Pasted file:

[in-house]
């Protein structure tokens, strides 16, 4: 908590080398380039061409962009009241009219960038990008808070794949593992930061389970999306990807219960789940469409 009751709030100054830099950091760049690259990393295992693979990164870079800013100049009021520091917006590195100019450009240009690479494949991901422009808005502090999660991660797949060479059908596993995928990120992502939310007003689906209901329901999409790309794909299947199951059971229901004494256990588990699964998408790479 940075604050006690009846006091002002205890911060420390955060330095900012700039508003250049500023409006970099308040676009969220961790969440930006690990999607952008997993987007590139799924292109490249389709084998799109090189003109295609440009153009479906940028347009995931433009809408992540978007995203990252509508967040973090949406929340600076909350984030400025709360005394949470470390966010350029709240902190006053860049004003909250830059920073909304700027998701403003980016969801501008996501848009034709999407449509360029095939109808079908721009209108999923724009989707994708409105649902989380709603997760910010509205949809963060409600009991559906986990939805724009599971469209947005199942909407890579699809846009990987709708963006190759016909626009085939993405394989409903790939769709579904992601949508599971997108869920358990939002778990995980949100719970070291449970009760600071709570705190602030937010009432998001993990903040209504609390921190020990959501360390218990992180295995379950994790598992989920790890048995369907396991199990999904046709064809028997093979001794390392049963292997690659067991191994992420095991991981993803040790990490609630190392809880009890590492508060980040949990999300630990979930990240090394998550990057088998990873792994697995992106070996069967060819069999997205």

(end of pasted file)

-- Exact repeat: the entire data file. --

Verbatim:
[in-house]
């Protein structure tokens, strides 16, 4: 908590080398380039061409962009009241009219960038990008808070794949593992930061389970999306990807219960789940469409 009751709030100054830099950091760049690259990393295992693979990164870079800013100049009021520091917006590195100019450009240009690479494949991901422009808005502090999660991660797949060479059908596993995928990120992502939310007003689906209901329901999409790309794909299947199951059971229901004494256990588990699964998408790479 940075604050006690009846006091002002205890911060420390955060330095900012700039508003250049500023409006970099308040676009969220961790969440930006690990999607952008997993987007590139799924292109490249389709084998799109090189003109295609440009153009479906940028347009995931433009809408992540978007995203990252509508967040973090949406929340600076909350984030400025709360005394949470470390966010350029709240902190006053860049004003909250830059920073909304700027998701403003980016969801501008996501848009034709999407449509360029095939109808079908721009209108999923724009989707994708409105649902989380709603997760910010509205949809963060409600009991559906986990939805724009599971469209947005199942909407890579699809846009990987709708963006190759016909626009085939993405394989409903790939769709579904992601949508599971997108869920358990939002778990995980949100719970070291449970009760600071709570705190602030937010009432998001993990903040209504609390921190020990959501360390218990992180295995379950994790598992989920790890048995369907396991199990999904046709064809028997093979001794390392049963292997690659067991191994992420095991991981993803040790990490609630190392809880009890590492508060980040949990999300630990979930990240090394998550990057088998990873792994697995992106070996069967060819069999997205």